Basic Education Minister Angie Motshekga has urged thousands of young pupils who returned to school on Wednesday, to desist from drinking, smoking and to avoid at all costs, unwanted and unplanned teenage pregnancies.
Motshekga also cited bullying and violence among pupils as an area of concern, urging learners to desist from such unruly behaviour.
Motshekga was speaking during the Gauteng Department of Education’s Back To School programme at the Kgatoentle Secondary School in Ga Rankuwa, Pretoria.
She said drinking, smoking and teenage pregnancies had life-long consequences which were detrimental to the futures of young people.
In recent months, the issue of teenage pregnancies of young girls as young as 10 has been increasingly in the public spotlight.
Deputy Minister of Health, Dr Sibongiseni Dhlomo raised concern in the National Council of Provinces in September last year that 156,000 teenage girls had got pregnant during the 2021/2022 financial year.
Included in the 156,154 teenage pregnancies were 396 girls who were aged between 10 and 14-years-old.
“Some of the things that you do habitually become a problem, because you are used to speaking lies, you are rude and you are violent, this becomes part of your DNA,” she told pupils.
“The best thing is to stop doing those things that you don't need now. What is important is nothing else but your books, focus on your books, we will give you books, you must learn and prepare yourself to be the ones that will be solving the problems in this country, because you are our future leaders.”
Motshekga said smoking, drinking and unplanned and unwanted teenage pregnancies had life-long effects.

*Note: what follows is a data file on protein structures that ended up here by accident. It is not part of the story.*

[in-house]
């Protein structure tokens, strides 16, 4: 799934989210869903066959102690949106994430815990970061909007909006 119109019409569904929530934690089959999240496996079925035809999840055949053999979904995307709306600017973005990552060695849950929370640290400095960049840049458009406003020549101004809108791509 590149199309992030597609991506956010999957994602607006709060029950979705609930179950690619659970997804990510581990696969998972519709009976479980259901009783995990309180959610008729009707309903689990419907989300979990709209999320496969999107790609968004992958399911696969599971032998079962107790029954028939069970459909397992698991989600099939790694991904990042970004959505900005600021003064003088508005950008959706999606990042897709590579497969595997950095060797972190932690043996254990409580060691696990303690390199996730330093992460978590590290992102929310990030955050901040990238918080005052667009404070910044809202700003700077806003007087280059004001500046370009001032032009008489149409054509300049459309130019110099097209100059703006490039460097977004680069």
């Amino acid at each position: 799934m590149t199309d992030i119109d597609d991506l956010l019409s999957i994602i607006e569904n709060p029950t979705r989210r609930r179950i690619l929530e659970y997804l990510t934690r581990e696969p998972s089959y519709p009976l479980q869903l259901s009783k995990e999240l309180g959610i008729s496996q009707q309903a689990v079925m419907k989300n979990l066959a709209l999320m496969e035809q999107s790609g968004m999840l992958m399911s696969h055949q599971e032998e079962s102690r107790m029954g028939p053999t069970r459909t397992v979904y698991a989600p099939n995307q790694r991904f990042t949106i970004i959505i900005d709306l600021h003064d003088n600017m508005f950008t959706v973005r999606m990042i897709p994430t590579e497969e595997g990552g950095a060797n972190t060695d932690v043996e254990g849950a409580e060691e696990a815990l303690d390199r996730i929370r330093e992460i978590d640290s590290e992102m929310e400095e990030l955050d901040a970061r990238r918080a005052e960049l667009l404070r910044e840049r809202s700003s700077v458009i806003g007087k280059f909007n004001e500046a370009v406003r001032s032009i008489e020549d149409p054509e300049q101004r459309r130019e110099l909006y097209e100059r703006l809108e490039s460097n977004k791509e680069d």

“So we really want to urge you not to smoke and drink, because if you do, it's only one way down, there's no way up,” said Motshekga.
“Alcohol effects in the long-term are irreversible, (Home Affairs Minister) Dr Aaron Motsoaledi always says, and at your age, the effects are irreversible and they are not good.”
The minister said the education sector needed to work closer with parents to advance reproductive health education.
She also said in her 15 years as education minister, when she spoke to excelling high performance learners, they all attributed it to hardwork and sacrifice, urging thousands of young learners around the country to do the same.
Gauteng Education MEC Matome Chiloane has called on parents to play an active part in their children's education.
“Parents should take time with you every day. As a parent every day you must ask a set of questions: How was school? Do you have homework? Parents need to really take time with them. Parents have left the development of their children to schools,” said Chiloane.
“It is at home that a child learns a set of values; to say ‘thank you’, ‘please forgive me’ and learn to be a good person. The values of ‘can I help you? Can I assist you?
“It is at home that a child learns that it is not a laughing matter to say someone is fat, someone is chubby - we are here to teach you and confront problems and solve them.”